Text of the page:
Storm over Seattle
By Jean Godden
Three Sundays ago, a friend and I watched from KeyArena's nose-bleed section as the Seattle Storm won a second WNBA finals victory over the Washington D.C. Mystics. It was a narrow but thrilling win, 75 to 73. Like most hometown victories, it ended in a joyous ovation, celebrated by as many children as adults.
In the aftermath, the adoring crowd watched a telling vignette. When cameramen spilled onto the court, Storm veteran Sue Byrd exited quietly, leaving her teammate Breanna Stewart to accept kudos and answer reporters' questions. Sharing the stage would have been great; ceding it was a class act.
A few nights later, the Storm went on to sweep the Mystics, winning the finals in just three games. Once again they were doing Seattle proud. Of this city's six championship titles, half belong to The Storm. The Storm collected the WNBA trophy in 2004, 2010 and now in 2018. Men's teams took titles in 1917 (Seattle Metropolitans), 1979 (Seattle Supersonics) and 2015 (Seattle Seahawks).
The city marked the Storm's national championship with a big parade on Sunday, Sept. 16. It was a festive occasion, but hardly the street-clogging celebration accorded the Seahawks title in 2013, nor the Supersonic's madcap revel in 1979. But then these are women athletes and we continue to feed the gender gap.
Women remain less equal and nowhere is it more glaring than when it comes to sports. Until the WNBA finals, Storm games were accorded almost grudging coverage by news outlets. At one point, the Seattle Times devoted more than half its sports special to a losing Seahawks game, while the Storm's win occupied a thin slice at the bottom of that same front page.
It is time that the Storm and its talented women players were given just recognition. They have been playing incredible basketball, providing terrific family entertainment and offering exceptional role models to young fans. It's no accident that many male athletes take their children to Storm games.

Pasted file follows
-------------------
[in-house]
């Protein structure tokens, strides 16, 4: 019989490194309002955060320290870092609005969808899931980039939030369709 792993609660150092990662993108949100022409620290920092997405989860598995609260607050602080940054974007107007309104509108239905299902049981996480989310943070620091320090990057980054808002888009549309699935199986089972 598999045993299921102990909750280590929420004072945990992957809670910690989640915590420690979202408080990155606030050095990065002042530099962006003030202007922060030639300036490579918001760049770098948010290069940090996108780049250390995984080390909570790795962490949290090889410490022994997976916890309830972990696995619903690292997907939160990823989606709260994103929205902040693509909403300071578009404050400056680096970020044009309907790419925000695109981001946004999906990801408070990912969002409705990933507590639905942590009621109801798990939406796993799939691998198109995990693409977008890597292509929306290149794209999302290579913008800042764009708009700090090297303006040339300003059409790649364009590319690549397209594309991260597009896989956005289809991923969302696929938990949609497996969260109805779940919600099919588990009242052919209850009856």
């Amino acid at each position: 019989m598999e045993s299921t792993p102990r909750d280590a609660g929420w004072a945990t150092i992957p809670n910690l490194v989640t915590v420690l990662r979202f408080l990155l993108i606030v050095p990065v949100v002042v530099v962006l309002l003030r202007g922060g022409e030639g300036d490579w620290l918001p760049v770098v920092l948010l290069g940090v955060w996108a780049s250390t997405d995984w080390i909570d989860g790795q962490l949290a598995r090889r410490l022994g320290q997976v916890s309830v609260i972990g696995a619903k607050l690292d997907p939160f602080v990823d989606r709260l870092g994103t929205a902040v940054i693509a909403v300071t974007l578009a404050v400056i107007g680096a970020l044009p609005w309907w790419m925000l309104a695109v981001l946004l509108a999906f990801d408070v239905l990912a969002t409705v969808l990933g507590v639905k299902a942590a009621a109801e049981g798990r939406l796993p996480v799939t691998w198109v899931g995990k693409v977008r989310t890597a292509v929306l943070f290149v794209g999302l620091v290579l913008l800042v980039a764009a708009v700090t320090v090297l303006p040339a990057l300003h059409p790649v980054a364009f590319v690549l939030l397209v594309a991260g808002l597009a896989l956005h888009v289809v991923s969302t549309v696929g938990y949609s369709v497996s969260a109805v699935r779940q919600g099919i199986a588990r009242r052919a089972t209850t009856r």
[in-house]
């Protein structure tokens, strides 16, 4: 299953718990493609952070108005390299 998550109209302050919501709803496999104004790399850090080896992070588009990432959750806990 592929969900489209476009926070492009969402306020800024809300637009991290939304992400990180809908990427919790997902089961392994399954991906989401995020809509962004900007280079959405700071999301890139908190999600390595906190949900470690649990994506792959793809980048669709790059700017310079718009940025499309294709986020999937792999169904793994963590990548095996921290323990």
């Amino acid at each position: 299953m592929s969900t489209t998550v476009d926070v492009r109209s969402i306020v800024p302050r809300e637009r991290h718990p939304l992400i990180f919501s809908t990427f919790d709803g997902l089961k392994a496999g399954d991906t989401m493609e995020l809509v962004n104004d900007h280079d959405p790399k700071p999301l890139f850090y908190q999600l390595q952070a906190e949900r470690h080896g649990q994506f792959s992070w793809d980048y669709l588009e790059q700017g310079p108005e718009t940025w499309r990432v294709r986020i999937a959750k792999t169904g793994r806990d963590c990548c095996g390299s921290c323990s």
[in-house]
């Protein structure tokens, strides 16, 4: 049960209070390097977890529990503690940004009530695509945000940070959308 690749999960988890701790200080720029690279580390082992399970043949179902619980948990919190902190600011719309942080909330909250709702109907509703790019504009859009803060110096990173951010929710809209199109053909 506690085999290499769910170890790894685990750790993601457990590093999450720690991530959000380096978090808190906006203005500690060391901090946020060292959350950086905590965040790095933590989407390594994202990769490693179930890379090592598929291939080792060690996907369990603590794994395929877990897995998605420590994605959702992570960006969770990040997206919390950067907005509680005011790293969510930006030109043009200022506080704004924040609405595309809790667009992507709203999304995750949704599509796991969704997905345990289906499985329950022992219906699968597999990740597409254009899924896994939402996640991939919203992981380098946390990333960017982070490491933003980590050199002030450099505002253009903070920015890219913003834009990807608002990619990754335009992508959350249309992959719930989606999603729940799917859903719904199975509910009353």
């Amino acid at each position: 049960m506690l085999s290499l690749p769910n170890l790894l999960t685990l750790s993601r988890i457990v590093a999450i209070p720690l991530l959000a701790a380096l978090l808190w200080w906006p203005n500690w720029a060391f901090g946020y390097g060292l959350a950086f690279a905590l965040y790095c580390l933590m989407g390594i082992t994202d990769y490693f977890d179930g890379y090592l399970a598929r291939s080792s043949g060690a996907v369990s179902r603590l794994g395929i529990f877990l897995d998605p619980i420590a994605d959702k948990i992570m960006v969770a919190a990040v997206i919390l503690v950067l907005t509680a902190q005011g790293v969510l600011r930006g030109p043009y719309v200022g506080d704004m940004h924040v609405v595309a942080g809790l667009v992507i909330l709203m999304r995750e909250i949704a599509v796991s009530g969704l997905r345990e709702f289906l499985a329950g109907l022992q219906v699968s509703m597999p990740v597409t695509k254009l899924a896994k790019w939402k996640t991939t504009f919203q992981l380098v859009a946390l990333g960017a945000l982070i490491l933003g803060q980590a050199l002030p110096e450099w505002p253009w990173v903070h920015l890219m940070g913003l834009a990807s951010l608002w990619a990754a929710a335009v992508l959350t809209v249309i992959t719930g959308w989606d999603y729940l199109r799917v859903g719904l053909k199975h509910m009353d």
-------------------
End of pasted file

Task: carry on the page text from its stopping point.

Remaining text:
The Storm have earned and deserve respect and we fans should insist that they get it in ways that really matter. For example, there are bound to be questions about the Storm's priorities and scheduling when the Oak View Group opens the new arena in 2020. It will be important for Seattle officials to make sure the team is treated fairly. The Storm should be the arena's headliners, over and above any new franchise.
Beyond questions of level negotiations with a new management, there are concerns over wages. Although the Storm players have won the hearts of Seattle fans, they've scarcely been winning a drive for equal or even adequate pay. Most players moonlight, spending the off-season playing in better-paid leagues in Europe and Asia. Nearly year-round play takes a toll on their bodies. Although known as the greatest, they earn but a small fraction paid male players. The average woman star earns $71 thousand a year; the average male star takes home $5 million.
It's true there are vast economic differences. The WNBA plays fewer games (only 34) per season. TV coverage and contract provisions vary widely. Ticket prices and turnout contrast as well. Average ticket to an WNBA game is $16.88; average for an NBA ticket is $78. And yet when it comes to ownership receipts, there is an inverse relationship. NBA teams plow 50 percent of their ticket-box receipts into salaries, whereas WNBA teams devote only 25 percent to players.
There's no question over the fact that the Seattle Storm is the heart and soul of this city. These are our heros, our ideals, our models. And they should be rewarded with more than just our adulation and a stormy (lower case "s") Sunday afternoon parade.